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God & Foxholes


Earlier today, I was ruminating on a few things when out of nowhere the old saying, “there’s no such thing as an atheist in a foxhole” came to mind.

You might be familiar with it. It relates to the concept that when facing the enemy, soldiers suddenly get religion. I can certainly understand it. I found myself praying fervently in such situations and that was years before receiving my salvation.

When you stop to think about it, it isn’t just soldiers in foxholes who find themselves asking the Almighty for help in dire circumstances. Perhaps you haven’t been saved but still found yourself praying for help in a time of need. Don’t think so? I can almost guarantee at least once in your life you’ve said something along the lines of, “Hey God, get me out of this and I’ll donate to the Children’s Hospital” or “If You help me pay my bills, I’ll go to church every Sunday” or “Dear God, please help my kid get over the flu and I’ll write a big check this Sunday.” Sound familiar?

Odds are that those without salvation will wonder “why did I do that?” once the drama has cleared. They might feel foolish. They probably won’t tell anyone that they actually prayed. If anyone was in earshot, they’ll deny it or try to explain it away. That’s a funny thing, because psychiatrists make a meaty living by telling people that their prayers are just a cultural remnant from their childhood. a way of coping with stress that is meaningless.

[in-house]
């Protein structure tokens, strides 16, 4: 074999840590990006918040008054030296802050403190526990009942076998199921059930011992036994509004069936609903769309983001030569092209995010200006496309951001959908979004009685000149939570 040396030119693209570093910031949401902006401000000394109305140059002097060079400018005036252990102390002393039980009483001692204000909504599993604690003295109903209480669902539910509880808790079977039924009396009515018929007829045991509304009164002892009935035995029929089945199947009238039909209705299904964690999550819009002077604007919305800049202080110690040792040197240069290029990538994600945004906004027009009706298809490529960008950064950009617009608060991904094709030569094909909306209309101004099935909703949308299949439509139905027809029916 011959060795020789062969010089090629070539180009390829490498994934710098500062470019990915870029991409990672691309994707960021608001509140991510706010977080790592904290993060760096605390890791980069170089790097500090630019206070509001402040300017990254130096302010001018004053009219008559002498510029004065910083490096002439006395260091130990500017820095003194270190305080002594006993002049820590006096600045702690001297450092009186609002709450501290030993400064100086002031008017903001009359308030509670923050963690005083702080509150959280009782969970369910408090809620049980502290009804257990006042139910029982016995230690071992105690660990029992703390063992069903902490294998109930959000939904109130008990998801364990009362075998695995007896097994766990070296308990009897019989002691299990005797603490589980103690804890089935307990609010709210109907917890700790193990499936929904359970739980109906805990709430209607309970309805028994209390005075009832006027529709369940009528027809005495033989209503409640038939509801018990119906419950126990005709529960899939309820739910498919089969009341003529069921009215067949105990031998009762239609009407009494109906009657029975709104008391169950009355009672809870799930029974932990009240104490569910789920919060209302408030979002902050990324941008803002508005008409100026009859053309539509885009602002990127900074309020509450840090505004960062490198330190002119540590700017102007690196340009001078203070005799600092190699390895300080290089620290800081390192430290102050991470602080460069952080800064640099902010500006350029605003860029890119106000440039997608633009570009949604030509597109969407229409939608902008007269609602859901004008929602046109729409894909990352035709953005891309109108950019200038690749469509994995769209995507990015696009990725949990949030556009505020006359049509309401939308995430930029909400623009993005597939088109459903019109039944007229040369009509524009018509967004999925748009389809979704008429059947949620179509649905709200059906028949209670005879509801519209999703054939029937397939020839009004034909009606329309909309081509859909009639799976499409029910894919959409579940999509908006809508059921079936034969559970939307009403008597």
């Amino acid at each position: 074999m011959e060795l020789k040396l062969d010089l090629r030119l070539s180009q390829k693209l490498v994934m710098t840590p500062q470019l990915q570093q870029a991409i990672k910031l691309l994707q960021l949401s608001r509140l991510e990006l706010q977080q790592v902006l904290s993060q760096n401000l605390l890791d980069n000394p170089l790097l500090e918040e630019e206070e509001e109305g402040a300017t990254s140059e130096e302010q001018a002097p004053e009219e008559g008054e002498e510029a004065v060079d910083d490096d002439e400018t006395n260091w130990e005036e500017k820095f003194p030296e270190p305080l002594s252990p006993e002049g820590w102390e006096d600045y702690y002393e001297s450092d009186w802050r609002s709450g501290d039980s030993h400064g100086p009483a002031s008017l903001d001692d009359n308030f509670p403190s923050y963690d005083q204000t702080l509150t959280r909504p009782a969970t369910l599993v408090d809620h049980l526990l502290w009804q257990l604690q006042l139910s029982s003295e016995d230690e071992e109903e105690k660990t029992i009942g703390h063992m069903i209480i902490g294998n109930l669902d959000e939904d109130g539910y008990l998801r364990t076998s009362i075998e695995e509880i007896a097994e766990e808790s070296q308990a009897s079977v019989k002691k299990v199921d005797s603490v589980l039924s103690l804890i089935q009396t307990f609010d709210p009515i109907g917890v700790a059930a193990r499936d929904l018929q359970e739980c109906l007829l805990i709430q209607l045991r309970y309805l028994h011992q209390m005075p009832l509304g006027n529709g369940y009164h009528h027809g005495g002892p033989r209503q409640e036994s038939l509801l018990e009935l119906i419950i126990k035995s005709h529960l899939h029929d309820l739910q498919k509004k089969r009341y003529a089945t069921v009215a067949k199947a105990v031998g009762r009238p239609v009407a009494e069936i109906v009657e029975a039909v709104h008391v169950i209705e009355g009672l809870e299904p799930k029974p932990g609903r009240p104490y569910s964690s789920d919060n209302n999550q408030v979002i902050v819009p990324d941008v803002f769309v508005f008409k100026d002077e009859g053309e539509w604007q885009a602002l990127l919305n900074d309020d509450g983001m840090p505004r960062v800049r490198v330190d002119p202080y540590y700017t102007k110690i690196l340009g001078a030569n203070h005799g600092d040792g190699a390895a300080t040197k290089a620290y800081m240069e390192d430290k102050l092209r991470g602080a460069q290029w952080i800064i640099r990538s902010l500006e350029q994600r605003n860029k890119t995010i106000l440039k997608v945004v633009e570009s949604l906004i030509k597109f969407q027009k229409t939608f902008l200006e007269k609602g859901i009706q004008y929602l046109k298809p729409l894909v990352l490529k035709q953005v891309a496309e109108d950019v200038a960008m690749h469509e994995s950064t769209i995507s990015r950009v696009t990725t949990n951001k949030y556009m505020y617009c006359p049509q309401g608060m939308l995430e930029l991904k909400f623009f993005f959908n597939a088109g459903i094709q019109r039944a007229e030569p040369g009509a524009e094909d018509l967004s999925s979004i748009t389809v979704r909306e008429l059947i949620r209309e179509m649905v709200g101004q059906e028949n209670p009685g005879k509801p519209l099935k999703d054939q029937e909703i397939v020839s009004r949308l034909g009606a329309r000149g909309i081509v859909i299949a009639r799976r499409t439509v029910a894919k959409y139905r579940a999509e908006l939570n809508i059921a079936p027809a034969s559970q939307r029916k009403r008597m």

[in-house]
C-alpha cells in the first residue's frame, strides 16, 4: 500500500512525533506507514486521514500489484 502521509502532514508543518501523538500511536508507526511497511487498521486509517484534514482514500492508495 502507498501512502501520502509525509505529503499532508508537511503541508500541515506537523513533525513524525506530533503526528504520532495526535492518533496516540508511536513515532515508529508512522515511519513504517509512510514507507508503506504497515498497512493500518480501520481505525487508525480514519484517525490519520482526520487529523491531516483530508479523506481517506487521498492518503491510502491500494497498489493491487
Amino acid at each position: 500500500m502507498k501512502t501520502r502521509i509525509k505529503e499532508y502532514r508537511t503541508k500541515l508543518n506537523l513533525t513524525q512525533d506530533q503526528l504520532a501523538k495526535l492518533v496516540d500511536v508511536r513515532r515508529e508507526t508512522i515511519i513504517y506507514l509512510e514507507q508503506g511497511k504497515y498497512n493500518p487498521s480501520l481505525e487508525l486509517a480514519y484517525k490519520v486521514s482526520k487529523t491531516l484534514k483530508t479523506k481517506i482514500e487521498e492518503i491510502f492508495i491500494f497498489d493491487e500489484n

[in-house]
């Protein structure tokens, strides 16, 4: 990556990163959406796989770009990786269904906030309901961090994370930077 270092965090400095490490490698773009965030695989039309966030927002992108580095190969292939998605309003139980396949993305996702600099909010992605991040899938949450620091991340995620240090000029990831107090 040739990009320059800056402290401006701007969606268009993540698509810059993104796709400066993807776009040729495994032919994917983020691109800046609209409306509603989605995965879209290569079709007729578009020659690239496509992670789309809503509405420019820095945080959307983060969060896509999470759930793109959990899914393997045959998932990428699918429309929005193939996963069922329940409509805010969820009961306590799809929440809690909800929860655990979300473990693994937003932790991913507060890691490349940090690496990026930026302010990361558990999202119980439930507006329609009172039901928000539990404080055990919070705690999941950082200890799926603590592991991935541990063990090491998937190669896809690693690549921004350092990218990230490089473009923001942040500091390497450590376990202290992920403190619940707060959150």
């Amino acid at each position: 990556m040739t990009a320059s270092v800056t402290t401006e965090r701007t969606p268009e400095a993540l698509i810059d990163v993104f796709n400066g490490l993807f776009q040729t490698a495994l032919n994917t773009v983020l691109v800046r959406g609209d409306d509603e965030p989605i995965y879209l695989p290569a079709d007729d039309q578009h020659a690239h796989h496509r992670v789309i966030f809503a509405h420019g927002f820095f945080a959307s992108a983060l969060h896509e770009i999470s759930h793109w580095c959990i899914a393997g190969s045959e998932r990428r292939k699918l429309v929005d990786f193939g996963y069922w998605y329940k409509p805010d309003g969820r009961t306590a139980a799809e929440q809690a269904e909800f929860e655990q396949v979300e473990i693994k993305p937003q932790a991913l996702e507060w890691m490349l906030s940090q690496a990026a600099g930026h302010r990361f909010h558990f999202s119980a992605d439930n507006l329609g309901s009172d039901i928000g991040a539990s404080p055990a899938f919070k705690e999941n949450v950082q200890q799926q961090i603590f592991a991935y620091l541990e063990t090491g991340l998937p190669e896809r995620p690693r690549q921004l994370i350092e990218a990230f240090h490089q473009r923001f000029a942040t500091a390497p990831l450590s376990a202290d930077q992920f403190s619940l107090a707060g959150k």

Don’t believe the psychiatrists.

For those of us who are saved, I could go into a long dissertation here about whether God hears and answers the prayers of the unrepentant. Or delve into why that entire prayer structure is wrong. Maybe we will discuss those things, some other time. But this post is for those among my readers who aren’t saved yet.

I’m here to tell you that those prayers are not worthless and to assure you that God did indeed hear you when you asked for help. How do I know this? My Bible says that God doesn’t want anyone to go away from Him (2 Peter 3:9). It tells me that God hears everyone, even if they aren’t in a state of Grace. Consider the case of the Ninevites. The prophet Jonah warns them of impending doom. They pray for deliverance and God spares them. These were not men of faith; indeed they had a jolly time persecuting Jews. But God heard them and spared them.

The Bible also tells me that God is constantly talking to us, even when we aren’t saved. It’s all an attempt to bring us back to Him. Paul wrote to the Romans about how God uses our conscience to talk to us (Romans 2:14-16). James wrote about a myriad of other ways God speaks to us as individuals. God is using me to speak to you right at this moment. And GOD USES OUR PRAYERS TO SPEAK TO US.

One of the few things I truly despise is the false teachers who warp Scripture to fit their personal agenda. I’ve heard people preach that if you’re unsaved, God won’t hear your prayers. They often twist John 9:31 into a pretzel to make this point, but they’re wrong. I’m not going to get a scriptural argument on this point. But just follow the logic here: if we say the way to salvation is through prayer, and God doesn’t hear the prayers of the unsaved, then how do they get saved?

That’s what this little post is all about. I’m hoping that by now you’ll have come to recognize that during those times of fear, anxiety, doubt, and pain God was calling out to you. He was letting you know that if you simply trust in Him, he can and will set things right.